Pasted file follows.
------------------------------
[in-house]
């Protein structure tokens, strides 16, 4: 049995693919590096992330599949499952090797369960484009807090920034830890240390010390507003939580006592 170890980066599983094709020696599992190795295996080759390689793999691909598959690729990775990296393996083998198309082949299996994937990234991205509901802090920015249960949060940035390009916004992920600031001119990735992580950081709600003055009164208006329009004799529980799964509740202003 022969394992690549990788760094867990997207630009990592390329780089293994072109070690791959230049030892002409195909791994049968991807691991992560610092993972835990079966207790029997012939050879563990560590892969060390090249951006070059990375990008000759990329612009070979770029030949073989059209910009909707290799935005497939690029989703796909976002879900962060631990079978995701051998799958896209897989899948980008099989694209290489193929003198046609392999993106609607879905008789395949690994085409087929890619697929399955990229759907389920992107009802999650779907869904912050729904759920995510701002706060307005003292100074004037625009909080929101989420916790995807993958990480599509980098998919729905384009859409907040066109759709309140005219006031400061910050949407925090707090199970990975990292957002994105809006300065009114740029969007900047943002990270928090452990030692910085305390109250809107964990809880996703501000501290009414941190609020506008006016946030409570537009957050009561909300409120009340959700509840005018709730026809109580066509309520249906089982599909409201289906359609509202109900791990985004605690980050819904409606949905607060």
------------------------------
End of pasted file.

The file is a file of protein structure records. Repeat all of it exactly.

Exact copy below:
[in-house]
């Protein structure tokens, strides 16, 4: 049995693919590096992330599949499952090797369960484009807090920034830890240390010390507003939580006592 170890980066599983094709020696599992190795295996080759390689793999691909598959690729990775990296393996083998198309082949299996994937990234991205509901802090920015249960949060940035390009916004992920600031001119990735992580950081709600003055009164208006329009004799529980799964509740202003 022969394992690549990788760094867990997207630009990592390329780089293994072109070690791959230049030892002409195909791994049968991807691991992560610092993972835990079966207790029997012939050879563990560590892969060390090249951006070059990375990008000759990329612009070979770029030949073989059209910009909707290799935005497939690029989703796909976002879900962060631990079978995701051998799958896209897989899948980008099989694209290489193929003198046609392999993106609607879905008789395949690994085409087929890619697929399955990229759907389920992107009802999650779907869904912050729904759920995510701002706060307005003292100074004037625009909080929101989420916790995807993958990480599509980098998919729905384009859409907040066109759709309140005219006031400061910050949407925090707090199970990975990292957002994105809006300065009114740029969007900047943002990270928090452990030692910085305390109250809107964990809880996703501000501290009414941190609020506008006016946030409570537009957050009561909300409120009340959700509840005018709730026809109580066509309520249906089982599909409201289906359609509202109900791990985004605690980050819904409606949905607060």